In a Bang-Bang-Bang cosmology, the singularity of the Big Crunch means that predicting the nature of the next cycle of an expanding universe is impossible. In fact, if one starts going through our physical principles, conservation of energy, three spatial dimensions and one time dimension, etc. etc. it seems that not a single one necessarily will survive into the next cycle.

    We shall discover a nearly identical problem with singularities when we discuss Black Holes. There the singularity in its center similarly wipes all almost all properties of the objects that caused this gravitational collapse.


    Up until about a decade ago most people accepted the Standard Hot Big Bang model of cosmology. It accounted for a great deal of data regarding the large scale structure of the universe. Some problems were known, and then the list started to grow. These included:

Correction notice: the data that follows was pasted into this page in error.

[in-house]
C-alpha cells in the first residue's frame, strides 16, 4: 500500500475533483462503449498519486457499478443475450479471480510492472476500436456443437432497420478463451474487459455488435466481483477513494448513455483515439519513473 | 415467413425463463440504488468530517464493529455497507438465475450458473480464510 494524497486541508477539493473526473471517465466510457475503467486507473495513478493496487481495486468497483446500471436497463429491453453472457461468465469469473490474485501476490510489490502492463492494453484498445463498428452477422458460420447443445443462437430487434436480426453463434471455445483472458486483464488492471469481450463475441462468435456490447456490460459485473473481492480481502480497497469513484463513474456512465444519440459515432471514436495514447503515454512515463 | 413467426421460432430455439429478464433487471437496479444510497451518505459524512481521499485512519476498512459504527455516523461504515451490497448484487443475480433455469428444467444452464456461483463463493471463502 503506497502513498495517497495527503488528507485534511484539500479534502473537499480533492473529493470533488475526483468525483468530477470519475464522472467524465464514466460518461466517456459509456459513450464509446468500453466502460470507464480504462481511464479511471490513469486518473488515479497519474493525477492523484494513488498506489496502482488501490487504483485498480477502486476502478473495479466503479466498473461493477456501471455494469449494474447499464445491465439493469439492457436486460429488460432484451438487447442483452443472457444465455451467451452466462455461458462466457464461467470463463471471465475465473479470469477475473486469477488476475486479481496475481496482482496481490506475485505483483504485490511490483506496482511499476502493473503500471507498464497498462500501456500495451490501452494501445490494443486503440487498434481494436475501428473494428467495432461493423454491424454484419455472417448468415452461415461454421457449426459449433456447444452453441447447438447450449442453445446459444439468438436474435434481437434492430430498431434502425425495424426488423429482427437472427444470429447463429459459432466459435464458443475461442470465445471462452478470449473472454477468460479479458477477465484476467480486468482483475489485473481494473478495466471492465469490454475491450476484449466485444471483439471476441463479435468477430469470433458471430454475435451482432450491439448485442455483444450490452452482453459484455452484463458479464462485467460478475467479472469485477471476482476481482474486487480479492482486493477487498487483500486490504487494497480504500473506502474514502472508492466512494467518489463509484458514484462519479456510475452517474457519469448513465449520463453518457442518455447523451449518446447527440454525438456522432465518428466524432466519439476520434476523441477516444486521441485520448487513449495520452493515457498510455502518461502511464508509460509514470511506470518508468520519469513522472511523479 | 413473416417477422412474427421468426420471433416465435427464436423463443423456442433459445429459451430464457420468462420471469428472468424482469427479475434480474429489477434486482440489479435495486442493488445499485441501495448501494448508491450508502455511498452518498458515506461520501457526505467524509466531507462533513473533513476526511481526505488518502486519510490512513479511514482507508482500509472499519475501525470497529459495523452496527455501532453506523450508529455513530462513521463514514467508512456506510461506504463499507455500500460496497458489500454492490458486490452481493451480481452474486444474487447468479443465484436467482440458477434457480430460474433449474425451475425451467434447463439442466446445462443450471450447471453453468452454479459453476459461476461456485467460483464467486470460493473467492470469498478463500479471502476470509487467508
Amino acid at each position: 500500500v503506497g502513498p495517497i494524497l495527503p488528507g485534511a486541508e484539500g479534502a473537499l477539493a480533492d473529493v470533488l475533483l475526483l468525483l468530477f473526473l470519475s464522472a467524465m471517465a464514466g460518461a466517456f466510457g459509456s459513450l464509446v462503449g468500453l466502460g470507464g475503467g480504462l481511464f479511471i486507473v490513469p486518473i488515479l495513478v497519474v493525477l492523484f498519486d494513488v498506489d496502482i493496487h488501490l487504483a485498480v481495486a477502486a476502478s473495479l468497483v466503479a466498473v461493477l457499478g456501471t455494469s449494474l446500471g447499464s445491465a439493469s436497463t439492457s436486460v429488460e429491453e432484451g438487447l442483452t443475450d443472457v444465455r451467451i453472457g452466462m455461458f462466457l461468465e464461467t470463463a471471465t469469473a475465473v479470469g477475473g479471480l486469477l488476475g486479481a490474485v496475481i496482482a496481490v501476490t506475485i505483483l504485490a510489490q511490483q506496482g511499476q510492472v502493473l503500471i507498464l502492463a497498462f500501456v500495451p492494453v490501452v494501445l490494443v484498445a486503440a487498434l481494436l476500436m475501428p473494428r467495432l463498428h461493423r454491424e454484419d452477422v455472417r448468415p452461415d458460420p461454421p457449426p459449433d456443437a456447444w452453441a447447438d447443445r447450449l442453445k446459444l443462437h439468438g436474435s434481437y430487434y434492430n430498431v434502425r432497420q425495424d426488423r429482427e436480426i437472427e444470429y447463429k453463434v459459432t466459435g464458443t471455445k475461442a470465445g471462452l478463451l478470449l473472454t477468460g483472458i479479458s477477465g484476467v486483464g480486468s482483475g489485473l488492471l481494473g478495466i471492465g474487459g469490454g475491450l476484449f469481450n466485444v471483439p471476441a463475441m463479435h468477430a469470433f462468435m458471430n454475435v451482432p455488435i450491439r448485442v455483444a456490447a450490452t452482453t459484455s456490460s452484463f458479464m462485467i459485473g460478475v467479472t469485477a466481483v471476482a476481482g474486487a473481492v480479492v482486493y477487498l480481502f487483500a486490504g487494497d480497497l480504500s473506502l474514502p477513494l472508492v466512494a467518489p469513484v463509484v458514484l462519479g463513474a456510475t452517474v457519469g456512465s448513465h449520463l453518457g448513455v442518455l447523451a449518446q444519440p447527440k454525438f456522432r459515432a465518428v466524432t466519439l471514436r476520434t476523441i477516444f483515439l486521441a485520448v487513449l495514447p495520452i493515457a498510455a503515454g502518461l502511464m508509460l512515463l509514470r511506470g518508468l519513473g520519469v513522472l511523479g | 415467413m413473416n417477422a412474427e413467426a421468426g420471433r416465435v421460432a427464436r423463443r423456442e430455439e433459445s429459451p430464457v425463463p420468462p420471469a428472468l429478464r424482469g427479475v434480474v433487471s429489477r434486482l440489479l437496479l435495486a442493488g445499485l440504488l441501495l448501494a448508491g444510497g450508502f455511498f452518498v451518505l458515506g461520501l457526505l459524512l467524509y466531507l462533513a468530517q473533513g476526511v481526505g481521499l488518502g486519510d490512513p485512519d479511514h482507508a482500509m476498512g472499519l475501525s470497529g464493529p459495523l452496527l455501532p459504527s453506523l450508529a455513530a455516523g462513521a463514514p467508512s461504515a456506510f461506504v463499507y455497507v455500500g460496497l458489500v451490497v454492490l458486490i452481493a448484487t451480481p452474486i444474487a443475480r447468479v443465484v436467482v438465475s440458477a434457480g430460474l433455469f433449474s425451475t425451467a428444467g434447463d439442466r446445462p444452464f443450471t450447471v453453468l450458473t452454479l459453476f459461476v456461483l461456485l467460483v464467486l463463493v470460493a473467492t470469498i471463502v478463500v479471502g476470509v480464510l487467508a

• The flatness problem: Why is the matter density of the universe so close to the unstable critical value between perpetual expansion and recollapse into a Big Crunch?
    • The horizon problem: Why does the universe look the same in all directions when it arises out of causally disconnected regions? This problem is most acute for the very smooth cosmic microwave background radiation.